"Although this behavioral algorithm is quite simple, it produces some interesting group behaviors," Frampton reports.

When all is quiet and an alpha node begins calling, at first only those beta nodes nearby hear the call and respond. Then, as more betas swell the chorus, nodes farther away hear the call and join in. In this fashion, synchronized calling gradually spreads concentrically out from the alpha node until all the nodes are synchronized.

A second interesting behavior occurs when a beta node "hiccups" and starts buzzing out of synch with its neighbors. Such hiccups can be caused by measurement noise, operating system jitter and other factors. Occasionally, when such a hiccup occurs, neighboring nodes resynchronize to the errant node. Normally, these transients quickly disappear as the wayward group resynchronizes with the larger group.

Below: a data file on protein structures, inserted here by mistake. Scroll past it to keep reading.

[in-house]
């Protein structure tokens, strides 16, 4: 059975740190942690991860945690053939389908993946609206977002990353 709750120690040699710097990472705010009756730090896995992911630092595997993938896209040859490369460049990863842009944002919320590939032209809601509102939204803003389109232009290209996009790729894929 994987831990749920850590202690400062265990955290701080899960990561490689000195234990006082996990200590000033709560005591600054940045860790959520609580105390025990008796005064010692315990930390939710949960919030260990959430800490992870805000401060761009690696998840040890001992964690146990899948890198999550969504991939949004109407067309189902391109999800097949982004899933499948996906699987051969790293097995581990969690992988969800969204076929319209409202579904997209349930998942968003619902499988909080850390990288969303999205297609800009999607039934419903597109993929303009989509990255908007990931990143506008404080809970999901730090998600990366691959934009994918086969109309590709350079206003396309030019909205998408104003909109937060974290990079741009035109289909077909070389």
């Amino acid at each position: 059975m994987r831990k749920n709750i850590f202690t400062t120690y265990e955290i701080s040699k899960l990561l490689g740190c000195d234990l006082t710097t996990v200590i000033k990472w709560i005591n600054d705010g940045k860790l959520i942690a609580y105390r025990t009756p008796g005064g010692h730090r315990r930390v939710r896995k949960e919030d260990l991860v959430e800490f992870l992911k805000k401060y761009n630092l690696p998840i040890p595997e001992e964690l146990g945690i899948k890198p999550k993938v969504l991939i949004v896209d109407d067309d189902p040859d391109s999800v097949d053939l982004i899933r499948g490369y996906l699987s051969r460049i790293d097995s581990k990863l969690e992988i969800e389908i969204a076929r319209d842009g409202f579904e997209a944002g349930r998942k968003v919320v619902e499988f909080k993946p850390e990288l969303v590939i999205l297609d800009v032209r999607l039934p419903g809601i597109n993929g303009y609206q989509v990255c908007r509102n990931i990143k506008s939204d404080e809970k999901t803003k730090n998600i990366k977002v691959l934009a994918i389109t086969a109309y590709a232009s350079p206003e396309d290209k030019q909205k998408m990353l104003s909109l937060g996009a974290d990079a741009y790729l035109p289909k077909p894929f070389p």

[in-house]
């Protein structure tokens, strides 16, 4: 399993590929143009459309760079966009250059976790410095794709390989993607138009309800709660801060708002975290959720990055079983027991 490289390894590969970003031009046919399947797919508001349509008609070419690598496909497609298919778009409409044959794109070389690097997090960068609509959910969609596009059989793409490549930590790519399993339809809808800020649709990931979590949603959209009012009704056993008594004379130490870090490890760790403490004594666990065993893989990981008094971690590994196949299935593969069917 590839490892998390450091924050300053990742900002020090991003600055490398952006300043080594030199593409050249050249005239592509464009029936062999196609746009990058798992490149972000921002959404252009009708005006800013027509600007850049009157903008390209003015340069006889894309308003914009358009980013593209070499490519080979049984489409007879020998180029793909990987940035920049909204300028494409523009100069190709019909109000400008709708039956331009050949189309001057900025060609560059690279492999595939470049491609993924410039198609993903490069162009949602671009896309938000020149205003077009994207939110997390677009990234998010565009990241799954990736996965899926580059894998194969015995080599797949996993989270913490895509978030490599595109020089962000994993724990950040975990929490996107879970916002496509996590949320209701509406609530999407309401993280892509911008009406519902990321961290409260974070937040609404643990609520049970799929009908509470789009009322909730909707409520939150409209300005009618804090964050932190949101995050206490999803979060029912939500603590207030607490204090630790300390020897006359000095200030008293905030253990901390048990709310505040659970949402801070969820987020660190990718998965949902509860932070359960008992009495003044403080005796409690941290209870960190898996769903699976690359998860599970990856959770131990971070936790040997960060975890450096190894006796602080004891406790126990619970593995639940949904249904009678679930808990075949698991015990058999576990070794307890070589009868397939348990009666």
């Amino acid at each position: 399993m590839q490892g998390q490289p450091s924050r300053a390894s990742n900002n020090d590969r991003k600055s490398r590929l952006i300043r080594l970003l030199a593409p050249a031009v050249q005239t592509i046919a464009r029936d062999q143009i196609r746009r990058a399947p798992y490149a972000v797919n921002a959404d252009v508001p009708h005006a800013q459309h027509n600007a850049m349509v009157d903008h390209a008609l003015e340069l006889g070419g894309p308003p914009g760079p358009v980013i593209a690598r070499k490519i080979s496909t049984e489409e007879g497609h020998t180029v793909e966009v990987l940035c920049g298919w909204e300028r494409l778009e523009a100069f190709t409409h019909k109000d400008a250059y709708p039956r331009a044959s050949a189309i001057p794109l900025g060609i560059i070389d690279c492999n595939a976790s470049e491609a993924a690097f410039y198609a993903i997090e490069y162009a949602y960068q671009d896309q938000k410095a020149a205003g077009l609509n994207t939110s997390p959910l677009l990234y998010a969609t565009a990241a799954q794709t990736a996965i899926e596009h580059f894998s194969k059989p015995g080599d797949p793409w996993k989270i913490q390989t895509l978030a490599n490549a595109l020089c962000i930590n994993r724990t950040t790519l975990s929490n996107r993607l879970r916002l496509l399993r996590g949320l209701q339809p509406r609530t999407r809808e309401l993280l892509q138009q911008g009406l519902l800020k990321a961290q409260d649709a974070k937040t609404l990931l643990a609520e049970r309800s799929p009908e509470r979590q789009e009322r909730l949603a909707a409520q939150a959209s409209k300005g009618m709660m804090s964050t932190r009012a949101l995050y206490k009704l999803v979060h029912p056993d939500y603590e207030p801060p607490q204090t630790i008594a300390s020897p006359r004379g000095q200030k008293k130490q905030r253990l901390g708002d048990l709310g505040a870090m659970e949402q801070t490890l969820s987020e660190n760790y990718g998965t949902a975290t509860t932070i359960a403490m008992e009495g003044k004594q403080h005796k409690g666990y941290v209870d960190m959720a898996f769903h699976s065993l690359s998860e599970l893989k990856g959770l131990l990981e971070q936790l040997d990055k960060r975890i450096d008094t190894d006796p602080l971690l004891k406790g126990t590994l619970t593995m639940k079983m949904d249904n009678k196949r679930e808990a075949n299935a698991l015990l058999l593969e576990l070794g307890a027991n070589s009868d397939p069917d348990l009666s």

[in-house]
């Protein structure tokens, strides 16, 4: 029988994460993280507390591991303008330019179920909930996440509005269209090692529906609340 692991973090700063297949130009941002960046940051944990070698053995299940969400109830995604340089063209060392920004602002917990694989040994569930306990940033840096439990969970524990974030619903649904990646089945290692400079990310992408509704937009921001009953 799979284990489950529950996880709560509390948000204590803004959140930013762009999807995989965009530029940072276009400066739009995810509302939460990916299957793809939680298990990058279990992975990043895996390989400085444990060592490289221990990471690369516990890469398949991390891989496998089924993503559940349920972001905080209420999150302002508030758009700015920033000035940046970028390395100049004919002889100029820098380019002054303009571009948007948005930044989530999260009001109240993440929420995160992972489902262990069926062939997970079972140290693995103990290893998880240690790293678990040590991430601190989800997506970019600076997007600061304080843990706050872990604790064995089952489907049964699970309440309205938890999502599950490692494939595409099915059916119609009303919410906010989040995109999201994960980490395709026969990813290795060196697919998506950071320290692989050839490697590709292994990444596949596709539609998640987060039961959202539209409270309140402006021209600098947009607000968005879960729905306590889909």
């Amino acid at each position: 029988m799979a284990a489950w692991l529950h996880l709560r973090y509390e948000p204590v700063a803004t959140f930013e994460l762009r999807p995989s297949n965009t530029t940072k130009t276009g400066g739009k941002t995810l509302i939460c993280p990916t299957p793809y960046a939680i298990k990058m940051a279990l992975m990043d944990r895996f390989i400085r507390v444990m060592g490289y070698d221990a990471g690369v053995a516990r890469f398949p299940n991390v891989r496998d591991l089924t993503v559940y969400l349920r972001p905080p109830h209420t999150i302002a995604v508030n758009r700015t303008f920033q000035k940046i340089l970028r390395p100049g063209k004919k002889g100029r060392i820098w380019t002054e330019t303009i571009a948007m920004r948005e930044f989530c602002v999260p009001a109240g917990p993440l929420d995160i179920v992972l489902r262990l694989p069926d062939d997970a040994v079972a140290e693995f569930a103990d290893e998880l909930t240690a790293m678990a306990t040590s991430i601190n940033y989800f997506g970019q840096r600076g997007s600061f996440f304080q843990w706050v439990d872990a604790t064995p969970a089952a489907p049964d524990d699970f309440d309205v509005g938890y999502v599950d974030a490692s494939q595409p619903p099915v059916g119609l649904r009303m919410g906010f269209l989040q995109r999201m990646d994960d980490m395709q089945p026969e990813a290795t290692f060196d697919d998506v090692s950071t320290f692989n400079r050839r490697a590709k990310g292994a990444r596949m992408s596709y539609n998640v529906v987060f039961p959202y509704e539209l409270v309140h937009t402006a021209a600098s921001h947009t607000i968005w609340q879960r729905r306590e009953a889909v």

The most interesting behavior pattern appeared when the researchers introduced a third kind of node that they labeled omega. This node was programmed identically to an alpha node but set to a different duration and frequency. When introduced into the array, an omega node begins to attract neighboring nodes to its call cycle. Unlike the hiccup case, however, the omega group does not resynchronize with the original group. Rather, the omega node eventually recruits a growing number of nodes to its calling cycle until a "balance of power" is reached with the alpha node. The eventual balance between the two groups depends strongly on the initial arrangement of the sensors.

"While this is a rather whimsical application of a sensor network, it demonstrates the unique system behaviors that can arise in truly distributed processing," says Frampton. Even when nodes follow very simple rules, the behavior of the group can be quite complex. Although this project is not likely to improve knowledge on synchronized calling in nature, it does demonstrate the types of complex behavior patterns that will be important for future developments in sensor networks, Frampton says.